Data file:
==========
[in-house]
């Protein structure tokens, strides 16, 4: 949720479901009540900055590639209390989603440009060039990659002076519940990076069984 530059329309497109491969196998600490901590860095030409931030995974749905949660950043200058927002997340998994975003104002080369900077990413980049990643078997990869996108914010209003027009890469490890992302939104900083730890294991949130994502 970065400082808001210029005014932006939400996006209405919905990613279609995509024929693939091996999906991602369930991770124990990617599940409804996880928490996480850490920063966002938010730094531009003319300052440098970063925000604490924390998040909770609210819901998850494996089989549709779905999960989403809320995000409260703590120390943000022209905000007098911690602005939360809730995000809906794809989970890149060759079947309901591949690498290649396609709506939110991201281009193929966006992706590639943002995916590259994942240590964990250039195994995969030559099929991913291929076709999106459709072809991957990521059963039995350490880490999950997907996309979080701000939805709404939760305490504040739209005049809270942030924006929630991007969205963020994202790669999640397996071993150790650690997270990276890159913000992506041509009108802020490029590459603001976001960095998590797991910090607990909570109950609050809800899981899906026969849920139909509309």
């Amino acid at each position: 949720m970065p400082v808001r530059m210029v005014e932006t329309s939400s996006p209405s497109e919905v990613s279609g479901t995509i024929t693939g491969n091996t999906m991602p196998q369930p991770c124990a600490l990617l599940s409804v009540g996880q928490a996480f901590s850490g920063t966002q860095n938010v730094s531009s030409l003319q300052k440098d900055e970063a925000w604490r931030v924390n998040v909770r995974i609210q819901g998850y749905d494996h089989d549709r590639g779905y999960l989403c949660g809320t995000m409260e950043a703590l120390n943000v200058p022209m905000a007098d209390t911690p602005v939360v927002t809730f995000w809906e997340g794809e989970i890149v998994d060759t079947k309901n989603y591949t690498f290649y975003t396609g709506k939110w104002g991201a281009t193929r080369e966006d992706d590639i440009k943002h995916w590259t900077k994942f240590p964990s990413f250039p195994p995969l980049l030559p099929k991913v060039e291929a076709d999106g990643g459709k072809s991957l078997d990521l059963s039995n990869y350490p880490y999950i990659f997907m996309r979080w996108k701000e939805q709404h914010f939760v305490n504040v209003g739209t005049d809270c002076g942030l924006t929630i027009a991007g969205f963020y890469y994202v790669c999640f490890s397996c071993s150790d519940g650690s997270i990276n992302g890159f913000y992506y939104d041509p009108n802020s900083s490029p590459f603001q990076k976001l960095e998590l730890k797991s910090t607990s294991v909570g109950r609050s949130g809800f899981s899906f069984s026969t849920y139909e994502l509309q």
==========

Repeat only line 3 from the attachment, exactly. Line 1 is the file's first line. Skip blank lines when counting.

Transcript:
């Amino acid at each position: 949720m970065p400082v808001r530059m210029v005014e932006t329309s939400s996006p209405s497109e919905v990613s279609g479901t995509i024929t693939g491969n091996t999906m991602p196998q369930p991770c124990a600490l990617l599940s409804v009540g996880q928490a996480f901590s850490g920063t966002q860095n938010v730094s531009s030409l003319q300052k440098d900055e970063a925000w604490r931030v924390n998040v909770r995974i609210q819901g998850y749905d494996h089989d549709r590639g779905y999960l989403c949660g809320t995000m409260e950043a703590l120390n943000v200058p022209m905000a007098d209390t911690p602005v939360v927002t809730f995000w809906e997340g794809e989970i890149v998994d060759t079947k309901n989603y591949t690498f290649y975003t396609g709506k939110w104002g991201a281009t193929r080369e966006d992706d590639i440009k943002h995916w590259t900077k994942f240590p964990s990413f250039p195994p995969l980049l030559p099929k991913v060039e291929a076709d999106g990643g459709k072809s991957l078997d990521l059963s039995n990869y350490p880490y999950i990659f997907m996309r979080w996108k701000e939805q709404h914010f939760v305490n504040v209003g739209t005049d809270c002076g942030l924006t929630i027009a991007g969205f963020y890469y994202v790669c999640f490890s397996c071993s150790d519940g650690s997270i990276n992302g890159f913000y992506y939104d041509p009108n802020s900083s490029p590459f603001q990076k976001l960095e998590l730890k797991s910090t607990s294991v909570g109950r609050s949130g809800f899981s899906f069984s026969t849920y139909e994502l509309q």